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  Channel NewsAsia 31 Jul 06
Thai elephants begin controversial journey to Australia

BANGKOK : Eight endangered Asian elephants have left their home in northwest Thailand and begun a controversial journey to two Australian zoos, conservation groups said on Sunday.

Animal rights organisations, who last month prevented the removal of the pachyderms by forming a human chain around their enclosure, argued that the animals should not leave Thailand until tests proved they had not come from the wild.

Surapon Duangkhae, secretary general of the Wildlife Fund Thailand, said about 400 police prevented campaigners from blocking the roads at Kanchanaburi, 128 kilometres from the capital Bangkok, on Saturday night.

"They put the elephants in a cage and carried them to a truck," he told AFP. "There were about 400 policemen blocking the conservation groups. In the end they brought the truck through and it arrived in Bangkok at around midnight."

Soraida Salwala, secretary general for Friends of the Asian Elephant, said the elephants were then taken to U-Tapao, a military airport southeast of the capital.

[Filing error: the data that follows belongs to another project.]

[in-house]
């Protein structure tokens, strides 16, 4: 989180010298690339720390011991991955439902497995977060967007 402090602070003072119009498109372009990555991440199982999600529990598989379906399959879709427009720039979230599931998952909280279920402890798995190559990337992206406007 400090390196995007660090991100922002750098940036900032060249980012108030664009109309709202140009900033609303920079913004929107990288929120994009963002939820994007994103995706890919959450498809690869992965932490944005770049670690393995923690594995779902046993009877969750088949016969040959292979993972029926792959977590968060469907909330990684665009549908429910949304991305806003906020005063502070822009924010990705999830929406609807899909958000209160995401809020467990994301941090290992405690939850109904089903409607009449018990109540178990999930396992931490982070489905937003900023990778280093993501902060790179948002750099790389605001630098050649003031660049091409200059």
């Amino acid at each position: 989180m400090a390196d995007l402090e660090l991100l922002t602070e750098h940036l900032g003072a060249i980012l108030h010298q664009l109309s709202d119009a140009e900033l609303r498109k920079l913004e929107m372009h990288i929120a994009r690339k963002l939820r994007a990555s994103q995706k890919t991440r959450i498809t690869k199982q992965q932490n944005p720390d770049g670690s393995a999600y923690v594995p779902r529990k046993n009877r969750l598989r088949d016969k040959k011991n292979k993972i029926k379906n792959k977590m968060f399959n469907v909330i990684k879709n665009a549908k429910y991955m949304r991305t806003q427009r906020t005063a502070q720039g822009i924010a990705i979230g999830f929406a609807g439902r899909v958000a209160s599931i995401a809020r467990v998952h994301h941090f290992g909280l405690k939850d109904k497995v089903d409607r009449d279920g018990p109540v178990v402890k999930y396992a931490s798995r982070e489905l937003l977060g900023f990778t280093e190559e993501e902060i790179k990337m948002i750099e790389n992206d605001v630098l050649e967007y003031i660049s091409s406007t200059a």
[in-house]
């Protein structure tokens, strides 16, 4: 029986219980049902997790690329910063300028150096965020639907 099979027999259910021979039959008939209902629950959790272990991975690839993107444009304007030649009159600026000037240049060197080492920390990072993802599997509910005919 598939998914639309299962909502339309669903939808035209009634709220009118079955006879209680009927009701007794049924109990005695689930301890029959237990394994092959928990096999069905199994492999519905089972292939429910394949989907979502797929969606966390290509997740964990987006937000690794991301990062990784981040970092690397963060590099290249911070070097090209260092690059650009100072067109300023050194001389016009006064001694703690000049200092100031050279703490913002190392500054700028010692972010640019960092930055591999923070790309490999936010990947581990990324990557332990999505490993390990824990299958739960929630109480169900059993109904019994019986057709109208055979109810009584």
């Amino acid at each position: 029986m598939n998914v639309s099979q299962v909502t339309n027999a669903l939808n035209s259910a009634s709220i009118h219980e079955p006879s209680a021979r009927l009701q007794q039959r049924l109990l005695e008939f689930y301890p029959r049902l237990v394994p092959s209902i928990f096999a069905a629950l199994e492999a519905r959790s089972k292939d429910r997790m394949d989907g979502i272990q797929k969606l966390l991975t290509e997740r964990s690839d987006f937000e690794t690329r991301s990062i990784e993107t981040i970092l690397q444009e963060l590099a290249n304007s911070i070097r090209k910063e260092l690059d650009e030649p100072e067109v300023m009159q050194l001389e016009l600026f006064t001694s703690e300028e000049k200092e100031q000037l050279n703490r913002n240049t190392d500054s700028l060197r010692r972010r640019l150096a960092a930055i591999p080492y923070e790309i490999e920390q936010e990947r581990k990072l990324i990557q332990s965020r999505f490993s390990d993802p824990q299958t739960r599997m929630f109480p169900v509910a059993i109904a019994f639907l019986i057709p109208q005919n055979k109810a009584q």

"Three elephants have left for Melbourne Zoo today and five elephants will leave for Taronga tomorrow," she said.

Sydney's Taronga Zoo and Melbourne Zoo bought the eight elephants from private Thais as part of a breeding programme for endangered species. The Thai government later approved the purchase. Australia approved the elephants' importation in July 2005 but their arrival was postponed due to a legal case lodged by animal rights activists.

In February an Australian tribunal approved the importation of the eight elephants on condition that the host zoos meet a list of conditions. Animal rights groups said they plan to gather outside the Australian embassy on Monday morning to protest the move.

"The Australians stole the animals from Thailand," Surapon said. "We asked them for a year to prove they are not wild elephants. They have not proved it."

Thai authorities were not reachable on Sunday to confirm if the elephants had left Thai soil, or when they were due to arrive in Australia.

Fewer than 50,000 Asian elephants remain in the wild and habitat loss and poaching threaten the existence of the species, particularly in Southeast Asia. - AFP/de

Elephants' journey to Australia in limbo after protests in Thailand
Channel NewsAsia 7 Jun 06

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